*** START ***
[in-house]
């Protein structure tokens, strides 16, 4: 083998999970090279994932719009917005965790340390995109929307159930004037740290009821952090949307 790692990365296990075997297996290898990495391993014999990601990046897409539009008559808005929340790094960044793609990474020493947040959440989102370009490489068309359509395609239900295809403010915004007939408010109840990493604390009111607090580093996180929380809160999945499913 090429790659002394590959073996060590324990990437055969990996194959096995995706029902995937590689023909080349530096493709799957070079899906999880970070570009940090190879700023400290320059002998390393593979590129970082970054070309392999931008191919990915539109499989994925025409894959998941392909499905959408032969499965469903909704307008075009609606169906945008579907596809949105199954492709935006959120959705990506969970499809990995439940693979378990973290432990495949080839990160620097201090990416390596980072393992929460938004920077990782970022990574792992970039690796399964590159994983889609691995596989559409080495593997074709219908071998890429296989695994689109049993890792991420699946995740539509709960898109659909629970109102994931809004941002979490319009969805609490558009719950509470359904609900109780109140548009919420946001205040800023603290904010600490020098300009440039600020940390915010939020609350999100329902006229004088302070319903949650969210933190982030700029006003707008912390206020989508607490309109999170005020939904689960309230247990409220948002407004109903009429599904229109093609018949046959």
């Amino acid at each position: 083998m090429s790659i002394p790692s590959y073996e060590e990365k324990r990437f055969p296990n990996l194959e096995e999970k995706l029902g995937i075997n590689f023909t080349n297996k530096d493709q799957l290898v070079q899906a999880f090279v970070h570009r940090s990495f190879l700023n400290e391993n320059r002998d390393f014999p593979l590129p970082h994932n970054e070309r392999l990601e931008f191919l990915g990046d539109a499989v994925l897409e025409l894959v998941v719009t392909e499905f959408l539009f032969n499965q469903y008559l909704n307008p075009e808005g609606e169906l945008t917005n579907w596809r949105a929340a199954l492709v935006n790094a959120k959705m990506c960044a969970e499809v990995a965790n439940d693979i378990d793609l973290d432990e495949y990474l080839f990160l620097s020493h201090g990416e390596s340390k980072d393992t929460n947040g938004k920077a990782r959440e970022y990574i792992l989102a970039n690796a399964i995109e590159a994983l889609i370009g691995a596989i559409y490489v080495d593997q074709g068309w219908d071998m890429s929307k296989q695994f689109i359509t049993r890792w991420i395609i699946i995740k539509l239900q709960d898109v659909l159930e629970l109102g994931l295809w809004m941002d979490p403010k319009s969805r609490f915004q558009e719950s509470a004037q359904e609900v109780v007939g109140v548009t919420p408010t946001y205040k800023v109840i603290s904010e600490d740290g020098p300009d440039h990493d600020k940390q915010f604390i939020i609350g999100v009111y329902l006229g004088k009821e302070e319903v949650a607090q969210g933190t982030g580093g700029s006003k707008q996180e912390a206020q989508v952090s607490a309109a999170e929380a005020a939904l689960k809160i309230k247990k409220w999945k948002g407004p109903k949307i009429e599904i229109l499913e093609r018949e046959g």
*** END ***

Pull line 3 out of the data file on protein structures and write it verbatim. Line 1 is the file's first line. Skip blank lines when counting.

């Amino acid at each position: 083998m090429s790659i002394p790692s590959y073996e060590e990365k324990r990437f055969p296990n990996l194959e096995e999970k995706l029902g995937i075997n590689f023909t080349n297996k530096d493709q799957l290898v070079q899906a999880f090279v970070h570009r940090s990495f190879l700023n400290e391993n320059r002998d390393f014999p593979l590129p970082h994932n970054e070309r392999l990601e931008f191919l990915g990046d539109a499989v994925l897409e025409l894959v998941v719009t392909e499905f959408l539009f032969n499965q469903y008559l909704n307008p075009e808005g609606e169906l945008t917005n579907w596809r949105a929340a199954l492709v935006n790094a959120k959705m990506c960044a969970e499809v990995a965790n439940d693979i378990d793609l973290d432990e495949y990474l080839f990160l620097s020493h201090g990416e390596s340390k980072d393992t929460n947040g938004k920077a990782r959440e970022y990574i792992l989102a970039n690796a399964i995109e590159a994983l889609i370009g691995a596989i559409y490489v080495d593997q074709g068309w219908d071998m890429s929307k296989q695994f689109i359509t049993r890792w991420i395609i699946i995740k539509l239900q709960d898109v659909l159930e629970l109102g994931l295809w809004m941002d979490p403010k319009s969805r609490f915004q558009e719950s509470a004037q359904e609900v109780v007939g109140v548009t919420p408010t946001y205040k800023v109840i603290s904010e600490d740290g020098p300009d440039h990493d600020k940390q915010f604390i939020i609350g999100v009111y329902l006229g004088k009821e302070e319903v949650a607090q969210g933190t982030g580093g700029s006003k707008q996180e912390a206020q989508v952090s607490a309109a999170e929380a005020a939904l689960k809160i309230k247990k409220w999945k948002g407004p109903k949307i009429e599904i229109l499913e093609r018949e046959g």